|Subscribe | What is RSS|
Contact: Brent Everitt, 850-934-2600
Ocean Springs, Miss. - National Park Service officials responsible for considering Mississippi Civil Rights sites for park designation. The public is invited to weigh-in at the start of the project through a public open house next Friday, May 10, 2018. The open house will be held at the Biloxi Visitor Center from 5:00 pm to 7:00 pm. Gulf Islands National Seashore officials will assist with the open house in Biloxi and will have comment cards and flyers at the park’s visitor center in Davis Bayou Area.
In 2017, the U.S. Congress passed a law directing NPS to conduct a special resource study of Mississippi’s nationally significant civil rights sites, such as:
The Biloxi office of Dr. Gilbert Mason Sr. who was a principal organizer of “wade-ins” beginning in 1959 to desegregate Biloxi’s public beaches. He also helped organize voter registration drives and led other civil rights initiatives for 33 years.
The home in Jackson where civil rights activist Medgar Evers resided with his wife and was killed in 1963.
Sites in the Mississippi Delta related to the lynching of 14-year-old Emmett Till on August 28, 1955, including Bryant’s store and Tallahatchie County Courthouse.
The Old Neshoba County jail in Philadelphia, Miss., where civil rights workers James Chaney, Andrew Goodman, and Michael Schwerner were held for a speeding violation prior to being released and murdered by a mob for registering black voters in 1964. The Reverends Martin Luther King Jr. and Ralph David Abernathy Sr. included the jail in a heralded voter registration march two years later.
Other related sites in the state not specifically listed in the legislation may be identified and added to the list of potential study locations.
The purpose of this special resource study is to gather information about the sites through historical research and public input and evaluate the sites’ potential for inclusion into the NPS system. The findings – which are reported to Congress through the U.S. Secretary of the Interior
– will center on the sites’ national significance, suitability, feasibility and need for direct NPS management. Special resource studies can take place over a two-year period, depending on the findings.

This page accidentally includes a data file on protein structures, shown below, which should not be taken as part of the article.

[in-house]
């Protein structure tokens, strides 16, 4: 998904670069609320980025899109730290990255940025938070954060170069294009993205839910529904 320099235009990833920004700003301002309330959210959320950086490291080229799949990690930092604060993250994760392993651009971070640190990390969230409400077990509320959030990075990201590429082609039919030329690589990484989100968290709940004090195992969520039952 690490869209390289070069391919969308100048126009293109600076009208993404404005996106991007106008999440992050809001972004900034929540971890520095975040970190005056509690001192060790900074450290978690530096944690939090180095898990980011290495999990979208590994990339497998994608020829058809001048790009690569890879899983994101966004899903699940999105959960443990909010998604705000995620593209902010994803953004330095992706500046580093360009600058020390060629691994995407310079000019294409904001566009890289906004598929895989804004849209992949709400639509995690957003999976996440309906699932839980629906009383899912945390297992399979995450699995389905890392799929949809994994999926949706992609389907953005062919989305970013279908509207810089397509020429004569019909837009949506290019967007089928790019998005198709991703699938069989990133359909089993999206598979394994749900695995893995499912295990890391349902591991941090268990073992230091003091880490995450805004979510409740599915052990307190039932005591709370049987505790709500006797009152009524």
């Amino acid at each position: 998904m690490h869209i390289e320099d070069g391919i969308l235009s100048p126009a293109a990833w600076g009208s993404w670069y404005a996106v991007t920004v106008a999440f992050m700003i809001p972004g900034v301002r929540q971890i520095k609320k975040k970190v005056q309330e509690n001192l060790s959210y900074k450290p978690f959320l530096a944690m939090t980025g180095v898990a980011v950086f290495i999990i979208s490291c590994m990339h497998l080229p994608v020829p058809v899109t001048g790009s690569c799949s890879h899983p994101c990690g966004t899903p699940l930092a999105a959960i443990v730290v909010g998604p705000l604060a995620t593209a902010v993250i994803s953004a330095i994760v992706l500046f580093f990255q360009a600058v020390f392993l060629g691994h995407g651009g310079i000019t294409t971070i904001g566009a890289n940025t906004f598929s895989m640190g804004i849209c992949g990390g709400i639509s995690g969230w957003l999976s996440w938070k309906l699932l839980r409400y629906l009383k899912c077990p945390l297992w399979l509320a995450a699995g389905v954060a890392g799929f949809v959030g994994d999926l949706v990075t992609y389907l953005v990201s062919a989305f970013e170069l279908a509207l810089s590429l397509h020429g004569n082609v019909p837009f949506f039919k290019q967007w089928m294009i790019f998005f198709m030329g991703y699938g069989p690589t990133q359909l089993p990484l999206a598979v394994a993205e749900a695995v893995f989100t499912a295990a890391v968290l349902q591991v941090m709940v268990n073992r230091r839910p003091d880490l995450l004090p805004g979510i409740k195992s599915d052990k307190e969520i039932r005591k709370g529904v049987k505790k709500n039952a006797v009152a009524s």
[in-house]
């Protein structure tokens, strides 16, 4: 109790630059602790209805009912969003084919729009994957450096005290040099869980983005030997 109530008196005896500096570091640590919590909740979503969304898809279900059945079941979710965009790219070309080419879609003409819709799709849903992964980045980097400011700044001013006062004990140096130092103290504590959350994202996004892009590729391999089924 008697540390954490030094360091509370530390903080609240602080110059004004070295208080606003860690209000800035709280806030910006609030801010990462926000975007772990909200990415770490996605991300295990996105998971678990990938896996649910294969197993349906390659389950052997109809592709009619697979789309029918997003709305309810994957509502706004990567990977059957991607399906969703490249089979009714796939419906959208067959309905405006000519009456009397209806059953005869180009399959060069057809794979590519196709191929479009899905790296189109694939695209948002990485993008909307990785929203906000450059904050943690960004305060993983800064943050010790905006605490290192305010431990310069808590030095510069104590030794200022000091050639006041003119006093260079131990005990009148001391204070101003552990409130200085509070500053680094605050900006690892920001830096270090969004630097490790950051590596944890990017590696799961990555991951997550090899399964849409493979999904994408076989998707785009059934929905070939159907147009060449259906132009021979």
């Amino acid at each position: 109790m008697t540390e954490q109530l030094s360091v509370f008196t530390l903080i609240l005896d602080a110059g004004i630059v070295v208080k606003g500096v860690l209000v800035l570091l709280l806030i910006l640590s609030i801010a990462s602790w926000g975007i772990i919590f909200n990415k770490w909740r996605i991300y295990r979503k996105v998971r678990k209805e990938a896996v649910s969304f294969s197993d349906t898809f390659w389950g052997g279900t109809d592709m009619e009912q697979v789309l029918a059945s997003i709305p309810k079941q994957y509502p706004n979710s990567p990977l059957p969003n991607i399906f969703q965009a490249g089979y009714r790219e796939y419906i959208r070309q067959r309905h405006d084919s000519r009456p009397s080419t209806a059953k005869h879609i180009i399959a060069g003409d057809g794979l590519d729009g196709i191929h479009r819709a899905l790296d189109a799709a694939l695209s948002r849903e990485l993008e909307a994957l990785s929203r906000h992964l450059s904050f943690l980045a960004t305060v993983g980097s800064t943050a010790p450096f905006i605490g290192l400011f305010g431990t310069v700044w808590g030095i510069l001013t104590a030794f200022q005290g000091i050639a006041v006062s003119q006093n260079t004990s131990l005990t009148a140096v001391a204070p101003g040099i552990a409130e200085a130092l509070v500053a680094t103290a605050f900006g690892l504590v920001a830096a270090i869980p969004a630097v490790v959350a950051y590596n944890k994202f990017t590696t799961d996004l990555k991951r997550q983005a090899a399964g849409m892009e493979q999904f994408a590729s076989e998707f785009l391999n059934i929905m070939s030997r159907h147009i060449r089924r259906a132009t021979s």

The NPS is providing multiple opportunities for public comment and participation during the initial phase of the special resource study to better assess public interest and support.
NPS will hold six Open House forums across Mississippi from May 7 to 10. The NPS study team will explain the special resource study process at the forums, answer questions and gather important information and ideas from the public concerning the study. All Open House forums are free and open to the public.
Additional Open Houses are scheduled for:
Monday, May 7, 2018, 11:30 a.m. – 1:30 p.m.
The Delta Center for Culture and Learning / Mississippi Delta National Heritage Area Delta State University
Jacob Conference Center, Ewing Hall Highway 8 West
Cleveland, Mississippi 38733
Monday, May 7, 2018, 5 – 7 p.m.
Tallahatchie County Courthouse and Emmett Till Interpretive Center 120 North Court Street
Sumner, Mississippi 38957
Tuesday, May 8, 2018, 11:30 a.m. – 1:30 p.m. Two Mississippi Museums Auditorium 222 North Street
Jackson, Mississippi 39201
Tuesday, May 8, 2018, 5 – 7 p.m.
Medgar Evers Library 4215 Medgar Evers Blvd
Jackson, Mississippi 39213
Wednesday, May 9, 2018, 5 – 7 p.m.
256 West Beacon Street
Philadelphia, Mississippi 39350
Written comments are requested by June 1, 2018 and may be submitted during the Open House forums, online at parkplanning.nps.gov/MSCR_SRS or through postal mail to:
Mississippi Civil Rights Sites Special Resource Study Attn: Justin Henderson
National Park Service- Denver Service Center 12795 W. Alameda Parkway
Lakewood, CO 80228
For further information, contact NPS project manager Justin Henderson at 303-969-2540 or Ben West at 404-507-5700.
Many historians identify the 1955 murder of 14-year-old Emmett Till and the exoneration of his killers as one of the defining moments of the modern civil rights movement in America. This period culminated in Mississippi with the 1964 Freedom Summer project to register African American voters and seat Freedom Party delegates at the Democratic National Convention.
That year was also marked by the murders of Mississippi Freedom Summer volunteers Chaney, Goodman and Schwerner. During the decade in between, the struggle for civil rights and equality in deeply segregated Mississippi was shaped by people who risked their lives and faced adversity in their quest for freedom.
The Mississippi Civil Rights Sites Special Resource Study explores the most significant people and places representing civil rights history in Mississippi. Information about these sites, the special resource study process, project status updates and more are available at parkplanning.nps.gov/MSCR_SRS.
About Gulf Islands National Seashore: Created in 1971, the national seashore stretches 160 miles along the northern coast of the Gulf of Mexico in Florida and Mississippi, and includes barrier islands, maritime forests, historic forts, bayous, and marine habitat. Visit us at www.nps.gov/guis, on Facebook www.facebook.com/GulfIslandsNPS, Twitter www.twitter.com/GulfIslands_NPS, and Instagram www.Instagram.com/GulfIslandsNPS.
About the National Park Service: More than 20,000 National Park Service employees care for America's 417 national parks and work with communities across the nation to help preserve local history and create close-to-home recreational opportunities. Visit us at www.nps.gov, on Facebook www.facebook.com/nationalparkservice and Twitter www.twitter.com/natlparkservice.
Last updated: May 2, 2018